R. T. Van Horn & Co., Publishers.*

Wednesday, June 15, 1870.

     Yesterday was a clear and pleasant day.  Business on the levee was unusually dull.  The Kate Kinney arrived from Omaha and left for St. Louis yesterday morning.  The river is falling slowly.

     Yesterday morning James Hall, the murderer of Hanlon, was brought before Just ice Ranson.  Mr. Fred Mitchell appeared as his attorney.  Examination was postponed till next Monday and Hall was conveyed to the jail at Independence.  His wife was at Ranson's office and Hall, before he left the room, gave her a good bye kiss.  He says he didn't mean to stab Hanlon -- only to strike him with the flat of the blade on his cheek.

     Give the census takers all the information they desire, for it is proper Uncle Samuel should know the number of his children, and what they are doing.

     Wheat harvesting was commenced in this vicinity last Monday.  R. Montzell, Holmes, McIntire, and several other farmers, have been cutting this week.  A little fair weather will be of benefit to the farming community.  The wheat crop is a great deal better than was anticipated six weeks ago.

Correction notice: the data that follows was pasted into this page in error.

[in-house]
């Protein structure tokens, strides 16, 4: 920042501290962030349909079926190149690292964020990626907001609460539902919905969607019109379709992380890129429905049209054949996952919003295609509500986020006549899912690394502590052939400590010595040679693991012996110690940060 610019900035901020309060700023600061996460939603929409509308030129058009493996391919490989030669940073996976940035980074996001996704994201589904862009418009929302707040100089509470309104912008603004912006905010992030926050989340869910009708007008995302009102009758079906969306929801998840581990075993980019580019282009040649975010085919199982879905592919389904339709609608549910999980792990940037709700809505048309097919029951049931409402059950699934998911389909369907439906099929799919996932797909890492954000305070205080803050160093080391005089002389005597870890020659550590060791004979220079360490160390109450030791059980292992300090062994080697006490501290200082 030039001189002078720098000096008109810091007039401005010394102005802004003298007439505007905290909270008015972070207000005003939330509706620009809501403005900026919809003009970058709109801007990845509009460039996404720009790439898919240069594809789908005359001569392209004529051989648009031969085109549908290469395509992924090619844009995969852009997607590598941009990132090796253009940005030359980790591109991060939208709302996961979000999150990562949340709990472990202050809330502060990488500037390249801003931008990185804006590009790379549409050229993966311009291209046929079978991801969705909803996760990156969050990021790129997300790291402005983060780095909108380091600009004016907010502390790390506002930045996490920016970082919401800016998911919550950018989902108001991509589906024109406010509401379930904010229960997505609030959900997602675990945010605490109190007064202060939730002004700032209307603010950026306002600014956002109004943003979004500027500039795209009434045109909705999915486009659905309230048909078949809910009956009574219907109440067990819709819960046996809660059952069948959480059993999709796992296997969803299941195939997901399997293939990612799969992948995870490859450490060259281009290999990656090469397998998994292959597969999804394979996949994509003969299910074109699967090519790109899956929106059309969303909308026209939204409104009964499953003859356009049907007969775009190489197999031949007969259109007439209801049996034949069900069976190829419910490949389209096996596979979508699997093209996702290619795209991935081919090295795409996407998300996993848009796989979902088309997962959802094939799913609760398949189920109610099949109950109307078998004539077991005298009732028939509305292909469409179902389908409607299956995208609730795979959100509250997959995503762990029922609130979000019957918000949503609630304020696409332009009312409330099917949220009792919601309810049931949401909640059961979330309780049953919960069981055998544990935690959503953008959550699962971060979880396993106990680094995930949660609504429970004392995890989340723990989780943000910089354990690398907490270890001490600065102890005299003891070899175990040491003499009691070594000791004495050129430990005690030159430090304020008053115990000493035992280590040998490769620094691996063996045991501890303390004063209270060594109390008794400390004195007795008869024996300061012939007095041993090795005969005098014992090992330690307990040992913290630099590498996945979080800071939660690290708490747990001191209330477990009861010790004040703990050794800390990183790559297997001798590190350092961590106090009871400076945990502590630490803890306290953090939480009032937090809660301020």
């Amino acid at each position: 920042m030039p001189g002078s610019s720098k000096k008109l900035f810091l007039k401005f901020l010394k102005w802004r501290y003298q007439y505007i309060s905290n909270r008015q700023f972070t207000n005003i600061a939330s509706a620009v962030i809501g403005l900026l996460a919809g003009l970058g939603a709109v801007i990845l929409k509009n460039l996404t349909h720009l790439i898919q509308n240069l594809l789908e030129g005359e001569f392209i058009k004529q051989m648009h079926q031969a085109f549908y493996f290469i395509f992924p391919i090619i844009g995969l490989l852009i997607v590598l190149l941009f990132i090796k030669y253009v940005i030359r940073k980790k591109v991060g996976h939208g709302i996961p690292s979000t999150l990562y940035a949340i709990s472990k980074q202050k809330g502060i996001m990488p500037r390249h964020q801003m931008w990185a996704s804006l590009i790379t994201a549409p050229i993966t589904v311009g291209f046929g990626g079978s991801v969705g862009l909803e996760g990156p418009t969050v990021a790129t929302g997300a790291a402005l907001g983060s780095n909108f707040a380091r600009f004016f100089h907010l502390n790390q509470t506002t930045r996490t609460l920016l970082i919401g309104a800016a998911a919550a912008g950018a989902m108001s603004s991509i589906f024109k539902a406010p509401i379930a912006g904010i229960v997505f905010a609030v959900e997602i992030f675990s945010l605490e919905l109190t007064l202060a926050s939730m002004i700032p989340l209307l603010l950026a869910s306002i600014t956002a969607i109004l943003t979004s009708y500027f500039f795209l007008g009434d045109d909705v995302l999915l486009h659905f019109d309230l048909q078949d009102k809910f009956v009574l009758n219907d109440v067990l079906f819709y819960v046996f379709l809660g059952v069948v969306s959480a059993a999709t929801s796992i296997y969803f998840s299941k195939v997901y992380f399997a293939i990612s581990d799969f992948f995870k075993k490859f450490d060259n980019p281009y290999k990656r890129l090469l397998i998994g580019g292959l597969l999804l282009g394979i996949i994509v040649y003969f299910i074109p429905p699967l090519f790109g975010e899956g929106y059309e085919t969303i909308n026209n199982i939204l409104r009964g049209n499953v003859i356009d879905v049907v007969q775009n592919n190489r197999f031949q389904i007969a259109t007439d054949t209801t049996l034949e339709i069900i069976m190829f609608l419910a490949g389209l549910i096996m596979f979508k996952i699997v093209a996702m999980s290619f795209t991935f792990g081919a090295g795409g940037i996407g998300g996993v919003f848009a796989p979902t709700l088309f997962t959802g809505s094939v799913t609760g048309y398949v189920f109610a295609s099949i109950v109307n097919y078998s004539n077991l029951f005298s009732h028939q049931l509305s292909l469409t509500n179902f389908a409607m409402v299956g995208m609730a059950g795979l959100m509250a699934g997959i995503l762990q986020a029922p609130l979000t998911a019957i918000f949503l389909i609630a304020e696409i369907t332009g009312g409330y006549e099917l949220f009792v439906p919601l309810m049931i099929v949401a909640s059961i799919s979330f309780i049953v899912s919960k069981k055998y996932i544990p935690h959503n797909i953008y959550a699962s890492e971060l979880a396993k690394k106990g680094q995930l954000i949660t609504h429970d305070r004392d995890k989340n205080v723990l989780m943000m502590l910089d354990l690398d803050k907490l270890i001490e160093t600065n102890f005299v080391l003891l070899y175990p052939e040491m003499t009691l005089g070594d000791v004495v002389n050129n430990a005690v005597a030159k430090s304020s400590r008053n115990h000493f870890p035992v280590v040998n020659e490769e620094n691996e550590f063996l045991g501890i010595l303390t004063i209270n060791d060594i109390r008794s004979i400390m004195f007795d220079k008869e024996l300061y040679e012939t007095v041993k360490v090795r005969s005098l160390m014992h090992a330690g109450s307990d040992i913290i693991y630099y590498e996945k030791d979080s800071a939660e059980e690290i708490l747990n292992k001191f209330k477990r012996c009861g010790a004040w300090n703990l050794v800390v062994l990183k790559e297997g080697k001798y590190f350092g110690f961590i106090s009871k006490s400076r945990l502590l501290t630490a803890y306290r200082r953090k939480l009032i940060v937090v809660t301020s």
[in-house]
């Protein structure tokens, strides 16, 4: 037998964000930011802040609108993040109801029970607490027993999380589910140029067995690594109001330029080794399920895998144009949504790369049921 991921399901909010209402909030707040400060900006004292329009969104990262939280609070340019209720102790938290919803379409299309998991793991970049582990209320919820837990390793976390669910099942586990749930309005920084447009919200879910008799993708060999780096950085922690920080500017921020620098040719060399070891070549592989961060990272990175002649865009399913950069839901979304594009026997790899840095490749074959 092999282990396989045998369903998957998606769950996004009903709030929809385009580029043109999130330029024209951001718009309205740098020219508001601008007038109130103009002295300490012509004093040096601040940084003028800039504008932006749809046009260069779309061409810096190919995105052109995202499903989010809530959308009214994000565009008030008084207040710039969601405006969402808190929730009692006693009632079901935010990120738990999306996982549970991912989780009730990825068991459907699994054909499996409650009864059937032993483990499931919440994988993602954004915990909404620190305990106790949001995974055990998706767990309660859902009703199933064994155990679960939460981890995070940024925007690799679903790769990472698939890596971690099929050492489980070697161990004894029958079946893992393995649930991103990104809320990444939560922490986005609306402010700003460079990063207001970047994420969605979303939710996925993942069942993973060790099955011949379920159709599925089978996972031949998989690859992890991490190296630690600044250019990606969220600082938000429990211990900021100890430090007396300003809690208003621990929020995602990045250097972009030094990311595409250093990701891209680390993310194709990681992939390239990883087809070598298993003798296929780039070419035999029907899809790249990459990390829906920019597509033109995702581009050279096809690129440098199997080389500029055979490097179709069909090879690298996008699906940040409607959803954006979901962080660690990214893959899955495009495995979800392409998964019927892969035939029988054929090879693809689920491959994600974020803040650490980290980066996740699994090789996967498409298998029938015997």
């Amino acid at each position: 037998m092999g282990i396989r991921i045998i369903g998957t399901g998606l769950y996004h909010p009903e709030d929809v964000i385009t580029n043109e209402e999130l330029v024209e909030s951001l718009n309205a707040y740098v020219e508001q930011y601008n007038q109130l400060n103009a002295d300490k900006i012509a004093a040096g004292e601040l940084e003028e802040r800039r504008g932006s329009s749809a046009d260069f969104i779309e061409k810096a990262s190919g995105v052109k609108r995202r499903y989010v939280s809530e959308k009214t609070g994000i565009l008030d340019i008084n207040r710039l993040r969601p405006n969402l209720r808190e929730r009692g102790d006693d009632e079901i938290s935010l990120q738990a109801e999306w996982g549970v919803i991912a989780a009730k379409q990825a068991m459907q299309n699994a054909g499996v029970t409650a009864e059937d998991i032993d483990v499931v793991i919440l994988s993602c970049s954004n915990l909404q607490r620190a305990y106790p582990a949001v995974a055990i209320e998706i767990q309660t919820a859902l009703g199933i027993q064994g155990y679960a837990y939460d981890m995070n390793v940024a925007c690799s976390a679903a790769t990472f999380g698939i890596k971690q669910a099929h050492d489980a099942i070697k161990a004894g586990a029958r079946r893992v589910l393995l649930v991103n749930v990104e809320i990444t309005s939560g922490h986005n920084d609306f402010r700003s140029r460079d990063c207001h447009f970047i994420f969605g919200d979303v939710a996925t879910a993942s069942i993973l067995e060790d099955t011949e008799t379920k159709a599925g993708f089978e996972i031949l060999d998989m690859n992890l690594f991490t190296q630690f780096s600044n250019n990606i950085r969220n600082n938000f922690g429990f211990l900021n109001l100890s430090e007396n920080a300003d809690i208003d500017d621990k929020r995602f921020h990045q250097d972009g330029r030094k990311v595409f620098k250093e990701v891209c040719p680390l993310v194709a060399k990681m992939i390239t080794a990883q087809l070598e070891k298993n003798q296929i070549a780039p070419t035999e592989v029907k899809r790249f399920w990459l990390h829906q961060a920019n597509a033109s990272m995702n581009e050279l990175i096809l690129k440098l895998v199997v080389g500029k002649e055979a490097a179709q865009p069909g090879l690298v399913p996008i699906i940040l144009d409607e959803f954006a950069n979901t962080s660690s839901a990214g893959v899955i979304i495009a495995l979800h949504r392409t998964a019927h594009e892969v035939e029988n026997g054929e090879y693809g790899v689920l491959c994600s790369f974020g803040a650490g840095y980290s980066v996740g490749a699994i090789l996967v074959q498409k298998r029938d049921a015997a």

"Three little Injuns" from the Wyandotte or Delaware Reserve, were in the city yesterday, hunting for some ponies that have been lately stolen from them.  Whoever has the live stock ought to pony up.

     Some little boys in the rear of our office yesterday, were all day long engaged in the fun of making a wagon "take the back track."  They would haul it to the top of the hill, and then mount into the body and with a slight motion cause it to go into the direction whence no well balanced individual would like to go, i. e., down hill.  Doubtless, when one or two of them have rode in the front wagon to a funeral they'll quit the present wagon.